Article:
Source: Travel Noire
After winning the right to be counted as part of Mexico’s population in 2020, Afro-Mexicans are still fighting for the right to protect their heritage. In a country where roughly 2.5 million people self-identify as Black, these communities are working to pass better legislation that protects the human rights to Afro-Mexicans.
“It’s extremely important that they count us as Afro-Mexicans,” said García, an engineer in the community of Cuajinicuilapa. “We’re of African descent – but we’re Mexicans because we were born here and we built this country.”
On June 8, 2021, the Mexican Federal Congress returned a reform bill with changes being presented by the Mexican Senate Culture Commission, which was sent to the United Commissions of Culture; Indigenous Affairs; and Legislative Studies, for its corresponding ruling.
Named ‘The New General Law for The Protection of Cultural Heritage of Indigenous and Afro-Mexican Peoples and Communities in Mexico,’ the act intends to recognize the right to property of Afro-Mexican and Indigenous communities over the elements that make up their cultural heritage, which is their knowledge and expressions.
In general terms, the reform is an attempt to harmonize national legislation with international legal instruments on the matter, trying to give a seal of “inclusivity” to minorities, demonstrating the recognition and respect deserved by Indigenous and Afro-Mexican people.
“We are convinced that with this reform is an act of social justice for our peoples. That is why it is very important, because we will be able to achieve reconciliation with ourselves, with those who are different from us and, of course, reconciliation with the entire Mexican society and that this is the turning point for the regeneration and rebirth of our homeland,” Adelfo Regino Montes director of Mexico’s National Institute for Indigenous People told Reporte Índigo, a Mexican news outlet.
In June, Afro-Mexicans achieved a very important victory within the Mexican political system. The Mexican Federal Government took affirmative action to include Afro-Mexicans in the country’s legislative branch. 37 Afro-Mexicans were elected as representatives under the rules of this new program.
Afro-Mexican cultural contributions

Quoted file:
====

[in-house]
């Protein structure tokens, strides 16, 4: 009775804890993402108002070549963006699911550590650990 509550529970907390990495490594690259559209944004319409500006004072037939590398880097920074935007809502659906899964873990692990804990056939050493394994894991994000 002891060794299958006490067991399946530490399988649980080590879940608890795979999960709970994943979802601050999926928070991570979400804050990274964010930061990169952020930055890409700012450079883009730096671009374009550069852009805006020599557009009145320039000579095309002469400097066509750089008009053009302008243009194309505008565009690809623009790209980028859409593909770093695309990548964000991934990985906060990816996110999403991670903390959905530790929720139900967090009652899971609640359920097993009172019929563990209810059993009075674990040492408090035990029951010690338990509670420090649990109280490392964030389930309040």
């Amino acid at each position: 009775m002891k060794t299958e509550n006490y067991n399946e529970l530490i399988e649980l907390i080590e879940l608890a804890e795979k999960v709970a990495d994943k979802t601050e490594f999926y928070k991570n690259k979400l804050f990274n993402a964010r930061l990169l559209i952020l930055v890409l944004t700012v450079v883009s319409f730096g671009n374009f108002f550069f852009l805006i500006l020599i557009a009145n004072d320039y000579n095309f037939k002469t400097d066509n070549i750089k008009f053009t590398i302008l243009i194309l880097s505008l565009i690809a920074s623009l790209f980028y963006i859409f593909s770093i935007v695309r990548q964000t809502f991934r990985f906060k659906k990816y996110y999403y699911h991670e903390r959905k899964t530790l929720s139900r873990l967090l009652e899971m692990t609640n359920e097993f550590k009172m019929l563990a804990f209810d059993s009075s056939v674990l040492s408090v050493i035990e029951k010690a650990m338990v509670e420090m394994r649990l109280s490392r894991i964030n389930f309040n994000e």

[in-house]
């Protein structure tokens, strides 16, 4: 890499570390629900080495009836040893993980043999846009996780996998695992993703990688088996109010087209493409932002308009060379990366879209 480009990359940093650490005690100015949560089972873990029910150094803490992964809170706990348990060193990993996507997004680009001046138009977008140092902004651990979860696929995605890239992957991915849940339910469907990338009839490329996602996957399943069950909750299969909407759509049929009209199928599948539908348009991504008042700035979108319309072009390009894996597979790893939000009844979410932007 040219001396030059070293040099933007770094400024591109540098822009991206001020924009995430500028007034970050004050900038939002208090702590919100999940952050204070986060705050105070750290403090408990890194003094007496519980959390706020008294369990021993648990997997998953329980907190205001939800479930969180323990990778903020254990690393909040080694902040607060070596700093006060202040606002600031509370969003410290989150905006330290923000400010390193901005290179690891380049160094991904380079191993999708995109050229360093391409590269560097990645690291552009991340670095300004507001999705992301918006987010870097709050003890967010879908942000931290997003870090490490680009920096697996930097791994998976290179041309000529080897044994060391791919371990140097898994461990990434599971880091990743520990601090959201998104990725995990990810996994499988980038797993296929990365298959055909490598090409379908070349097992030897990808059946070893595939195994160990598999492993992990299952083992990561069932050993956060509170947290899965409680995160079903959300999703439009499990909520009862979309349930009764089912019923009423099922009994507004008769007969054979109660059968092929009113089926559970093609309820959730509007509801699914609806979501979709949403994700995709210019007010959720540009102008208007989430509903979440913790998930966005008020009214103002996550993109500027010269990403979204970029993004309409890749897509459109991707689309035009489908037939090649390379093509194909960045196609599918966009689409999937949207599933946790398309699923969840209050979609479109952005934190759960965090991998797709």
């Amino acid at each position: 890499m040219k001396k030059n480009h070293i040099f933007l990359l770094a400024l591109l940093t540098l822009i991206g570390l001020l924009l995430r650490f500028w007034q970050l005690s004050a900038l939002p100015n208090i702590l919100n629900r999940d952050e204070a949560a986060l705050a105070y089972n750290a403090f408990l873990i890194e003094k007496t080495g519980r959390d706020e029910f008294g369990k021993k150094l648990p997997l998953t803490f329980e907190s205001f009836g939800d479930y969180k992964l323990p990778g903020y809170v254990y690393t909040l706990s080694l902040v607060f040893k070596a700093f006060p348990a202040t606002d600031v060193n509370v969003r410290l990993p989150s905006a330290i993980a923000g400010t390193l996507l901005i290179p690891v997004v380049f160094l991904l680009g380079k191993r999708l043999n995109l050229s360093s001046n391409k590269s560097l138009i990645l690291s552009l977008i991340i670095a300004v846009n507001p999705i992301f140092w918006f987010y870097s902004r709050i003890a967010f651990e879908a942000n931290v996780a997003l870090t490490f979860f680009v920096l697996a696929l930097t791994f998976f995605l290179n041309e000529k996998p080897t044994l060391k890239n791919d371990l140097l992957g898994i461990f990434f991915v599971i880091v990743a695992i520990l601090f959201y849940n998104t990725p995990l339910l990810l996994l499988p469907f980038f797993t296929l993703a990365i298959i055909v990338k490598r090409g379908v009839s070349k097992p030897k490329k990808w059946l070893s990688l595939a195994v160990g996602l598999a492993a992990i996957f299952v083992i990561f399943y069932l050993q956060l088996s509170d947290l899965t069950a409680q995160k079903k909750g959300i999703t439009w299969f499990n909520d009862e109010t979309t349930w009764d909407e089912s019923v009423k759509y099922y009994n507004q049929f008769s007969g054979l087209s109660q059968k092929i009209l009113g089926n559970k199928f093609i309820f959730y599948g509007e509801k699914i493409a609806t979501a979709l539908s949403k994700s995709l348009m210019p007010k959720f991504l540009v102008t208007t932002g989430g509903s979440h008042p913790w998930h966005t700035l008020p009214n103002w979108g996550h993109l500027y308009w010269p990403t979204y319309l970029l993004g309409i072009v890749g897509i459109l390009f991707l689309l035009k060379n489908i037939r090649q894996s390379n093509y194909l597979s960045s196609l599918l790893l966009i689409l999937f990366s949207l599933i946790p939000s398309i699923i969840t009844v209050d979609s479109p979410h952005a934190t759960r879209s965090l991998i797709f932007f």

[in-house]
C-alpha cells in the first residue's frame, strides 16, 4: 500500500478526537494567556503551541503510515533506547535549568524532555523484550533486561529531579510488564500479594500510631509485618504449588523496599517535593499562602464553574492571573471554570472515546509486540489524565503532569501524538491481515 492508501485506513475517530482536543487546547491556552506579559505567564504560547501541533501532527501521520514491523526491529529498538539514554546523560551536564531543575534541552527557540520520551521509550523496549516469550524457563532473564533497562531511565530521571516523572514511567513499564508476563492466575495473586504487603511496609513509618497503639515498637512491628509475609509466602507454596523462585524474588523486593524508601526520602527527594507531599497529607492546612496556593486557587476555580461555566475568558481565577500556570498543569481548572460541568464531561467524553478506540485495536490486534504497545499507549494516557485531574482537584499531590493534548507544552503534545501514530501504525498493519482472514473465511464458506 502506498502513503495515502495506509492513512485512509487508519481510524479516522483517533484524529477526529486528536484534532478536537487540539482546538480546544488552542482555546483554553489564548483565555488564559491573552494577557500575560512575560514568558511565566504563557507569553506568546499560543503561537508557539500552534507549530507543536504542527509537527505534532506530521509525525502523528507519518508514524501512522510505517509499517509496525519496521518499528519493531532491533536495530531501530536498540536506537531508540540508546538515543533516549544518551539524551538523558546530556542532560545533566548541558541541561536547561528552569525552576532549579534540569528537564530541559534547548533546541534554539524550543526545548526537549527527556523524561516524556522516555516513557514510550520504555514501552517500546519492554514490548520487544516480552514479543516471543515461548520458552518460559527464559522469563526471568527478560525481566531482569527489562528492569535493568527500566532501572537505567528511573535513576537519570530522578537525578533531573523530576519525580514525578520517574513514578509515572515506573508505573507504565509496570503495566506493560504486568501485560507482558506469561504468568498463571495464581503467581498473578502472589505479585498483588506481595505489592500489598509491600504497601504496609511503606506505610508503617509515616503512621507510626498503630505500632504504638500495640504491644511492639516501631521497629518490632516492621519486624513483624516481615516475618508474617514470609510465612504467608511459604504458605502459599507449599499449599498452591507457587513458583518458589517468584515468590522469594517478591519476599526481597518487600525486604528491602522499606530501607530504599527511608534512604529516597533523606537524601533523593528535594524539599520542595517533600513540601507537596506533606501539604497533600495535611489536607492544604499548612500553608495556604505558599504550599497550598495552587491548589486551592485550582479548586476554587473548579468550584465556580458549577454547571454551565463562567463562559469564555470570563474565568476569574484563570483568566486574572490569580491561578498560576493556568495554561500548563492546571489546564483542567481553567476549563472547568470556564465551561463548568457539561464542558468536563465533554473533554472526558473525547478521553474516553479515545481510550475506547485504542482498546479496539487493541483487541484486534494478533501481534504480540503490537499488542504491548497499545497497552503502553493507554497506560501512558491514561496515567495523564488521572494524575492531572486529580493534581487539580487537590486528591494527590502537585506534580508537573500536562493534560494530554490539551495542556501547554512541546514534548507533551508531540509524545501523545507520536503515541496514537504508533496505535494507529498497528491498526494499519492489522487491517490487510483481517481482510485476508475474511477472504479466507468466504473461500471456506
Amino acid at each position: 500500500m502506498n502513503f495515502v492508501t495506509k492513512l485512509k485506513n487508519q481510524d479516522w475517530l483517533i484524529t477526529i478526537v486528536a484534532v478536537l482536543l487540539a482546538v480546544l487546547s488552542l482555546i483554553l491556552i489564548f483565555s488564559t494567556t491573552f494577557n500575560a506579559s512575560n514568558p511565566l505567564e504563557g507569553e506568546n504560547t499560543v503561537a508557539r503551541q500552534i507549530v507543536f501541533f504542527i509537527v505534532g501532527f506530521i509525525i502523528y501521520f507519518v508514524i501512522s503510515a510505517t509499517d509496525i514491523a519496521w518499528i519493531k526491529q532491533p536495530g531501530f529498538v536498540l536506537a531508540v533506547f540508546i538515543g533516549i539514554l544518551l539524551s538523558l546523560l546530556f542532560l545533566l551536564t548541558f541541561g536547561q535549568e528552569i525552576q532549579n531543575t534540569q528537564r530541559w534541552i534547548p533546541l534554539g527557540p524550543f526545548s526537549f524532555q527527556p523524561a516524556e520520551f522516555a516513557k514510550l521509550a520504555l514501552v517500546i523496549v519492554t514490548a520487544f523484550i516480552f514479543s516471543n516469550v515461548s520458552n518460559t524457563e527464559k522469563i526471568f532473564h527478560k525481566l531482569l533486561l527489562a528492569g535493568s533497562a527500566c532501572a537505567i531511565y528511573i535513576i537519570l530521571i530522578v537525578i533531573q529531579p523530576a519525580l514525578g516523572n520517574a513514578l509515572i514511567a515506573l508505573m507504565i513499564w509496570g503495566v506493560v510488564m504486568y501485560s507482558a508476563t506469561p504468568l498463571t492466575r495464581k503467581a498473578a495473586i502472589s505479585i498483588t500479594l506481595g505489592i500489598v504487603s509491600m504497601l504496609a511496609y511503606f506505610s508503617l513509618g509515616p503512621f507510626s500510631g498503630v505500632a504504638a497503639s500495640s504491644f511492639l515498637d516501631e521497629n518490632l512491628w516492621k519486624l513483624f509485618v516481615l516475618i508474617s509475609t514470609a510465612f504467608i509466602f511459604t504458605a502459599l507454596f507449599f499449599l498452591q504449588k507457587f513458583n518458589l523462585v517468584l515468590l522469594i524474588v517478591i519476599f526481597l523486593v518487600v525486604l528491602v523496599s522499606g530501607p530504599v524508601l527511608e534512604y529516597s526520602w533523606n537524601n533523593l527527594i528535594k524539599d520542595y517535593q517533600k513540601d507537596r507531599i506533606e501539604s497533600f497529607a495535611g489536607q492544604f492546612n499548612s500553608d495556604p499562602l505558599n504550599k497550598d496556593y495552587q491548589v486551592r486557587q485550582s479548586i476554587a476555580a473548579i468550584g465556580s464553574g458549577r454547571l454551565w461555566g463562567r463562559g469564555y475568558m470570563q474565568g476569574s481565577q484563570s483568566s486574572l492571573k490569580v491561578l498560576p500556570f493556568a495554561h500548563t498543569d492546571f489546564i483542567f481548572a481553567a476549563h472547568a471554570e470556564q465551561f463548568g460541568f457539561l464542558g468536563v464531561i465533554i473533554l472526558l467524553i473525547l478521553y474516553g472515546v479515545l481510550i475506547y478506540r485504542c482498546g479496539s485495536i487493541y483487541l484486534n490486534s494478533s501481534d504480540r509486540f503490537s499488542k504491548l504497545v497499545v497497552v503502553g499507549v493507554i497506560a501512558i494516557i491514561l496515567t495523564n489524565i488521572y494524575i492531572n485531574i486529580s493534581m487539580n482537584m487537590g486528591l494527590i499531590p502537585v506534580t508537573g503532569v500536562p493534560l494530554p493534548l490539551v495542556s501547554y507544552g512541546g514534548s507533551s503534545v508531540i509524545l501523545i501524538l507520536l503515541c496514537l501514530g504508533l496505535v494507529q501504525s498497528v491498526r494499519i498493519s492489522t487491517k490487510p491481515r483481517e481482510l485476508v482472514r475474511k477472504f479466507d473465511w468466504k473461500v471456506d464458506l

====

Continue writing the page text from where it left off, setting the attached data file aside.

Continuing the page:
Despite the fact that Afro-Mexicans constitute a significantly smaller segment of the population than indigenous peoples (who make up 10% of the Mexican population), the Afro-Mexican contribution to popular Mexican culture, economy and industry cannot be overlooked.
Historically speaking, Afro-Mexicans, alongside helping advance the Mexican silver mining industry and develop farmland and sugar plantations during their slave days, were vital in overthrowing Spanish rule during the War of Independence. In fact, the second post-Mexican Revolution president was Vicente Guerrero, an afromestizo with possible Filipino ancestry.
Culturally speaking, much Mexican cuisine shows rich African influence, thanks to the use of peanuts, plantain (which arrived via the Canary Islands) and tropical fruits like cassava, malanga, taro and sweet potatoes.
However, the principal African legacy in Mexico comes undoubtedly from music and dance, from Veracruz’s son jarocho style of music (of which La Bamba is the most famous example) to the Danza de los Diablos along the Costa Chica and the use of the typically Afro-Mexican musical instruments guijada (a percussive made from donkey jawbone) and bote (a friction drum).
The carnival in Coyolillo, a town in the coastal state of Veracruz in Mexico, has origins that go back more than 100 years. It’s a non-religious festival that includes parades, dance, music, and food. But what many people don’t know is that it’s both a celebration and expression of Afro-Mexican culture.
N|uu is one of South Africa’s oldest languages, and it is on the verge of extinction. But Katrina Esau is on a mission to preserve the endangered culture and language of the San People: an indigenous tribe that occupied the Northern Cape Province and is known as the first hunter-gatherers in the region.
The language is believed to have 112 distinct sounds and its main characteristic is clicks. It’s a language that has been passed down to generations orally. In 2013, UNESCO estimated that there were 7 N|uu speakers left.
Classified as critically endangered by Unesco, N|uu is one of three languages known to feature a “kiss-click” produced with both lips.
Growing up on a white-owned farm on the fringes of the Kalahari Desert in apartheid-era South Africa, Katrina Esau was forbidden by her employer to speak the language she had learnt from her mother. For half a century, the click-rich language N|uu, once spoken by the hunter-gatherers of the Northern Cape, today known as San or “bushmen”, was almost forgotten.
The muting of Esau’s community spread widely across the Afrikaans-speaking Northern Cape province, following centuries of extermination and assimilation of the San. For several decades it was thought that N|uu, like many of southern Africa’s original click languages, was extinct.
But in the late 90s, after the country had transitioned to majority rule, Elsie Vaalbooi, a N|uu speaker, appealed on local radio for other speakers to come forward. It emerged that there were around 20 ageing speakers of the language in the Northern Cape region.